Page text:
My friend sighed as she read the text message that had just come in on her phone. She read it to me: “Sorry, looks like I won’t be able to make it – sad face.”
“What do I do when people keep dropping out at the last minute from something they had committed to? Lately it feels like people are just so flaky. I know we are supposed to be gracious, but this doesn’t feel right,” she said.
I agree. I don’t think it is right. It is hard to be stood up by a friend, and it is hard to be a leader of something and have people flake on their commitments (as was the case here). Sadly, this happens all the more when you’re working in a church environment where everyone is a volunteer. Sometimes the grace abounds verse seems to be understood as “you can walk all over me”.
So what do you do?
Some years ago I read “He’s Just Not That Into You” by Greg Behrendt. Now, I am not recommending the book, given its Sex in the City morals – BUT it did make this one, very excellent point: if people want to do something, they find a way to do it. If a guy is interested in dating a girl, he will find a way to meet her. I took this message to heart and tested whether it would work in another setting: a college girl wanted to meet with me to talk, but she (and her friends) told me repeatedly that she was very flaky and that I would need to remind her of our appointment.
Much as I wanted to meet with this young woman, and much as I was able to remind her and willing to help her in her spiritual journey – in this instance I refused. My response to her was this: “I want to meet with you, and I believe that if you want to meet with me and it is important to you – you will find a way to remember. You are smart and an adult: you manage to make your way to class each day and to get to your finals on time without others reminding you. When it matters, you have figured out ways to not be flaky; and I trust that if meeting with me matters to you, you will do the same in this situation.”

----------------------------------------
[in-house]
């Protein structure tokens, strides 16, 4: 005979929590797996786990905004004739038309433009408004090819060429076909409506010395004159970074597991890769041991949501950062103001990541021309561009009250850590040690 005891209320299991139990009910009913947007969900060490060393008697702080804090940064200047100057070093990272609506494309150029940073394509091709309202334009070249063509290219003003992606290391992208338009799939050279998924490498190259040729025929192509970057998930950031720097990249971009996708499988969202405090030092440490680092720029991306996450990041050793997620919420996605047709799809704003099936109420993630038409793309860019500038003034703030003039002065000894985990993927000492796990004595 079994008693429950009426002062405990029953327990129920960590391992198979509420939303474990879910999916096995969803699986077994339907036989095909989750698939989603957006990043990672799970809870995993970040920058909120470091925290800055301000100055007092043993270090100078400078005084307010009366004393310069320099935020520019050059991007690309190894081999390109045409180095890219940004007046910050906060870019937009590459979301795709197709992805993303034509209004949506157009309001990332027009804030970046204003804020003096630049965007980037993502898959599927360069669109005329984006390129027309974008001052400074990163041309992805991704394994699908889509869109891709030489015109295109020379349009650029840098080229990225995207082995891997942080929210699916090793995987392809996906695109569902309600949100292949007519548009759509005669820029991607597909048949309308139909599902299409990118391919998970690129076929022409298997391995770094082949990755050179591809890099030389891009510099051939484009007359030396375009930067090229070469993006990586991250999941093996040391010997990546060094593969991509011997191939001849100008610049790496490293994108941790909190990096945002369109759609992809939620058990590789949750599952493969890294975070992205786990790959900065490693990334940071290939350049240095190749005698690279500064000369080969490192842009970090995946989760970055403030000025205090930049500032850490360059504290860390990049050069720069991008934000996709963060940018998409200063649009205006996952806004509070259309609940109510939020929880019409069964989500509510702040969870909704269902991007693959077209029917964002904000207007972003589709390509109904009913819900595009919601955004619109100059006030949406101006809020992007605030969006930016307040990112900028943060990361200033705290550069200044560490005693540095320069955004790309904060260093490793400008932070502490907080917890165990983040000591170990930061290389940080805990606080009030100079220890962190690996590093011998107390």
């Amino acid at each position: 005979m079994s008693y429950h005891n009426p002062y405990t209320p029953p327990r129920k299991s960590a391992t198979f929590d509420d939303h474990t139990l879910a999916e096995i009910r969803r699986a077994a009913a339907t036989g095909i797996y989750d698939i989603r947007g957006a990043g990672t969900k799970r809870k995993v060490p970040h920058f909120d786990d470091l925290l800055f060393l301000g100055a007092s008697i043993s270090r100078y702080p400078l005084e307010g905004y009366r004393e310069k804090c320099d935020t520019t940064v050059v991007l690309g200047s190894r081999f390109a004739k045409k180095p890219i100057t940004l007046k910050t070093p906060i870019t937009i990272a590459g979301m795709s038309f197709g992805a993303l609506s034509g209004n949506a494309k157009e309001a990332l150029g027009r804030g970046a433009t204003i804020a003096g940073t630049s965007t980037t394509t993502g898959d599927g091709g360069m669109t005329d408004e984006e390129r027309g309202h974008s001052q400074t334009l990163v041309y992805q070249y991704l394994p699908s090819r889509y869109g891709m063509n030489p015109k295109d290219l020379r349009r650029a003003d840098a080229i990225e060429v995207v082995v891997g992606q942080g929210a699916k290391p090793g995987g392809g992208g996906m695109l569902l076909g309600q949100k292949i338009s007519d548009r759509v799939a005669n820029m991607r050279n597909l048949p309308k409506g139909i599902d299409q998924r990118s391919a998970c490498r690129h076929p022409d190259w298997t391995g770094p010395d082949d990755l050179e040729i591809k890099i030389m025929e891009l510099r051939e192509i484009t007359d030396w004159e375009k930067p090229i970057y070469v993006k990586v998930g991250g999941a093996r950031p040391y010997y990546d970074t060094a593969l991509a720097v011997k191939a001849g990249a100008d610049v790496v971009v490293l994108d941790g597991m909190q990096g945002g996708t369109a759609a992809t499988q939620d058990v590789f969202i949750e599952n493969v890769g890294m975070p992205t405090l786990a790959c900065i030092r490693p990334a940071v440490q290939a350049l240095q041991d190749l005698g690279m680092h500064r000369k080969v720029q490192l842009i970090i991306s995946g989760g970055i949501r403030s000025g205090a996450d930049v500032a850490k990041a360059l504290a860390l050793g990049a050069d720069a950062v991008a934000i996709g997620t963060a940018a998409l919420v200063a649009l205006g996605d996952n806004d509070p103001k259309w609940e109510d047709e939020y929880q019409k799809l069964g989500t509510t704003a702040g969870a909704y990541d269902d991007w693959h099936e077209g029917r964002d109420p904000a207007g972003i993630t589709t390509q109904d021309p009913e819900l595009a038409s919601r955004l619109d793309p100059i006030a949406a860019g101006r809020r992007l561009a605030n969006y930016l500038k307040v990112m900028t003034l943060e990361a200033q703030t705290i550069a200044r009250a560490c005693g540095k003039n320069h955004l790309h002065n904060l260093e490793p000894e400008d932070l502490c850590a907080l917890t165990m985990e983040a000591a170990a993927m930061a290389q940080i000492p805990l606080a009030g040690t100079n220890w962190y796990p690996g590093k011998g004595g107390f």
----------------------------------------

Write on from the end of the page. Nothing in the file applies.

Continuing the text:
She turned up. Every time.
Here’s the thing: she had been holding up the ditzy-college-girl bravado and giving herself permission to flake…. when it suited her. But part of my job as a mentor and friend was not just to invest in her spiritual development, but her holistic growth as a person – which included learning to honor her commitments to others. Jesus was very clear that we should let our ‘yes’ be ‘yes’ and our ‘no’ be ‘no’. I wanted to find a way to encourage her to respect her own ‘yes’, so that others would be able to do so too.
Now, I confess that I have stood people up before. A few years back we realized late on Christmas Eve that we had, in fact, said we would have dinner with friends that night – but at 11pm, after hours with a colicky 6 week old, we realized we had completely forgotten and they had spent the evening alone in front of cold dinner plates. We felt HORRIBLE and begged their forgiveness. I have also had urgent things come up which have meant I would be unable to honor a prior commitment… and in those situations, I have badly needed the grace of others.
However, there is a difference between someone saying: “Oh! I’m so sorry! I know I committed to your thing, but this other thing has come up and I feel torn. Is there a way I can make it up to you/catch up on the work/meet with you at a different time as I would like to try and honor both obligations?”, and sending a text which says “sorry, it looks like I won’t be able to make it :-(” The former respects both my own initial “yes” as well as the other party. The latter is just flaky – and as someone who has led a lot of volunteer groups, I can tell the difference.
Things come up. People make mistakes and forget. Grace abounds in these things.
However, we also need to be people whose words are reliable. If someone says “yes”, to the best of our ability it should be a “yes”. And if, for some reason, something comes up and we find ourselves unable to honor that obligation, we should be willing to accept the consequences. If you can’t remember our meeting time, I will let it go the first time, but if you do it again – then perhaps I will change our meeting time to being at my office during my office hours rather than going out of my way to meet you on your turf. If you can’t make it to the mandatory team training, then perhaps you don’t get to participate in the team project. Not because I’m mean, nor because I’m ungracious – but because I respect our team, I value the training, and I want you to be a fully-equipped participant.
Those are my thoughts.
What do you think, readers? How should we handle situations where someone flakes? How do you respond as the flaker? Or the flakee? I’d appreciate your comments.
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